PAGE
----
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08-11-01, 12:13 AM   #1  
Frosty
Hello All,
Testing to see if this works, and thank you for my welcome Mr. Bartco (as i'm sure you're going to...at least i hope so). I love engines! I own manuals on small engine repair...and all that good stuff. But as of yet, all i have taken apart is a Vacu-Jet carb on a 3.5HP B&S Engine (a few weeks ago) and got a friend's Echo 2 stroke Trimmer 'humming' again (just last week). I have new project...another 3.5HP B&S (older model) and this time i want to tear it all the way down for the heck of it. I have all the tools for it. However, the only thing holding me back is a Micrometer/(Precision Instruments). All the books i own on engine repair say i need one. Frankly, this 20 yr old college student can't afford one. As of yet, my small engine experience lies in re-adjusting carburetors (which suprises me how much it can affect an engine's preformance). I am very patient...and enjoy working on small engines. So finally...i guess my question is....can i get around an entire rebuild without one(micrometer)? Nah...didn't think so. Well then ...how far can i go without one?

Info Please

 
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08-11-01, 06:26 AM   #2  
Hello Frosty:
Without any doubt I am going to welcome you to my small engine forum and our web site. Here goes...

Hello and Welcome Frosty to the Do It Yourself Web Site and my Small Engine forum. I welcome your questions and hope to offer positive and helpful suggestions.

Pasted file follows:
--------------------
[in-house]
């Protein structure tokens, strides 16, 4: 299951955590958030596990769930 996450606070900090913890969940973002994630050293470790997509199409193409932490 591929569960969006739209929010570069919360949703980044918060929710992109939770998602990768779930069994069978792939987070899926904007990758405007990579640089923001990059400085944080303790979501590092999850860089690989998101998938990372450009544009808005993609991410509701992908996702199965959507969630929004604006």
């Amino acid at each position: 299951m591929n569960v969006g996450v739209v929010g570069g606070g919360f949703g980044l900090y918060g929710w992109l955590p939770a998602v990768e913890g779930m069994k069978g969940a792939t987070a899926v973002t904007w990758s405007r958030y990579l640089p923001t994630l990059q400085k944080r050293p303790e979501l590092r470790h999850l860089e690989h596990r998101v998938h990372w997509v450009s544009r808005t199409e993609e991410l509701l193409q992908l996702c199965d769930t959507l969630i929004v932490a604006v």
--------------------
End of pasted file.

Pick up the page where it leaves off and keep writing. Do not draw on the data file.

In regards to a micrometer, it's true, having one is an advantage and a requirement for precision work. However, learning to tear down and rebuild a small engine can be done without one during general practice.

Since engine rebuilding isn't going to be a daily activity in small engines, my best advice would be to learn repairs and tuning prior to rebuilding.

Most small engines encountered require minor repairs. The most common is carb services, tune ups and pull started repairs, etc. Thus it would be more cost effective to purchase the speciality tools required to perform those tasks.

Build your tool collection and hone your skills from that prespective. Use your small engine skills to earn money to buy tools and have "pocket change." Build a vocation in small engine repairs while attending college.

The knowledge you gain and tools you acquire will be with you for years to come. Avoid thinking of building a small engine business unless you like "Eating Soup With A Fork."

Regards and Good Luck,
Tom_Bartco
Accurate Power Equipment Company.
Small Engine Service and Repair Technician.

 
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08-14-01, 09:09 AM   #3  
Joe_F
Yup, build your tool collection up gradually. I have accelerated my tool collection (and I'm not that much older than you! Lol) ), by going to estate sales and garage sales.

You'd be surprised at the "junk" that I was given for free

Look for sales in the papers, and check Ebay. You might find a machinist going out of business or retiring that has just what you need to fix those small engines.

I started out by answering an ad for "tools for sale" in the local paper and I wound being the guy's best customer.

How could you beat buying Craftsman tools for a buck and then returning them to Sears without guilt for a new one ?

 
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